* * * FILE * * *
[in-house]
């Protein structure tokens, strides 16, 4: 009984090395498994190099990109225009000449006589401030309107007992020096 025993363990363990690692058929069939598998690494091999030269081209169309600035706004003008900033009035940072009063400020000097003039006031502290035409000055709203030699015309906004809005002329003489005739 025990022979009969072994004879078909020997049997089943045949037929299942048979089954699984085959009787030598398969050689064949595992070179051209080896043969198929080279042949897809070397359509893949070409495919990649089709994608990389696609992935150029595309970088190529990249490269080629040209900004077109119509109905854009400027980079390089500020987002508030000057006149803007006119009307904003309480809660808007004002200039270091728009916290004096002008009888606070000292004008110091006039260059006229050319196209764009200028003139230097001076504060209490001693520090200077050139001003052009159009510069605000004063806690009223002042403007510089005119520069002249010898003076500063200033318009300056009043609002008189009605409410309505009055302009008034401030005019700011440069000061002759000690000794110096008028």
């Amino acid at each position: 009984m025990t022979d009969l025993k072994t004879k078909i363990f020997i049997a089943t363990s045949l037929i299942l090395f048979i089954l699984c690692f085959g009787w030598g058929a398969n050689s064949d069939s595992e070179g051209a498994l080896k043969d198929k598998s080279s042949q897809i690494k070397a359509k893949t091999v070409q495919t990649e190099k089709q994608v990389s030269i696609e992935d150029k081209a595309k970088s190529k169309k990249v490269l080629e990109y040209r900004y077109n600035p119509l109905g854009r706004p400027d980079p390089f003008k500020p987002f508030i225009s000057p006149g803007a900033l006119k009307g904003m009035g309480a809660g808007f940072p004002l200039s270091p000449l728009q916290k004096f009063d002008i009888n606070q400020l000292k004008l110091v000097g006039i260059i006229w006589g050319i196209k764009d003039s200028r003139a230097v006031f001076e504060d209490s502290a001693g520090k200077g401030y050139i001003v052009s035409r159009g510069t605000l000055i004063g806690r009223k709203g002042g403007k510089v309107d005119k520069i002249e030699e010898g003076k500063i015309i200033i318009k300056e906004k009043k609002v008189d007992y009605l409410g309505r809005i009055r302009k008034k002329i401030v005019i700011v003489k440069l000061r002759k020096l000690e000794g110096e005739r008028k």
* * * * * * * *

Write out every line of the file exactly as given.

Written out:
[in-house]
């Protein structure tokens, strides 16, 4: 009984090395498994190099990109225009000449006589401030309107007992020096 025993363990363990690692058929069939598998690494091999030269081209169309600035706004003008900033009035940072009063400020000097003039006031502290035409000055709203030699015309906004809005002329003489005739 025990022979009969072994004879078909020997049997089943045949037929299942048979089954699984085959009787030598398969050689064949595992070179051209080896043969198929080279042949897809070397359509893949070409495919990649089709994608990389696609992935150029595309970088190529990249490269080629040209900004077109119509109905854009400027980079390089500020987002508030000057006149803007006119009307904003309480809660808007004002200039270091728009916290004096002008009888606070000292004008110091006039260059006229050319196209764009200028003139230097001076504060209490001693520090200077050139001003052009159009510069605000004063806690009223002042403007510089005119520069002249010898003076500063200033318009300056009043609002008189009605409410309505009055302009008034401030005019700011440069000061002759000690000794110096008028």
């Amino acid at each position: 009984m025990t022979d009969l025993k072994t004879k078909i363990f020997i049997a089943t363990s045949l037929i299942l090395f048979i089954l699984c690692f085959g009787w030598g058929a398969n050689s064949d069939s595992e070179g051209a498994l080896k043969d198929k598998s080279s042949q897809i690494k070397a359509k893949t091999v070409q495919t990649e190099k089709q994608v990389s030269i696609e992935d150029k081209a595309k970088s190529k169309k990249v490269l080629e990109y040209r900004y077109n600035p119509l109905g854009r706004p400027d980079p390089f003008k500020p987002f508030i225009s000057p006149g803007a900033l006119k009307g904003m009035g309480a809660g808007f940072p004002l200039s270091p000449l728009q916290k004096f009063d002008i009888n606070q400020l000292k004008l110091v000097g006039i260059i006229w006589g050319i196209k764009d003039s200028r003139a230097v006031f001076e504060d209490s502290a001693g520090k200077g401030y050139i001003v052009s035409r159009g510069t605000l000055i004063g806690r009223k709203g002042g403007k510089v309107d005119k520069i002249e030699e010898g003076k500063i015309i200033i318009k300056e906004k009043k609002v008189d007992y009605l409410g309505r809005i009055r302009k008034k002329i401030v005019i700011v003489k440069l000061r002759k020096l000690e000794g110096e005739r008028k």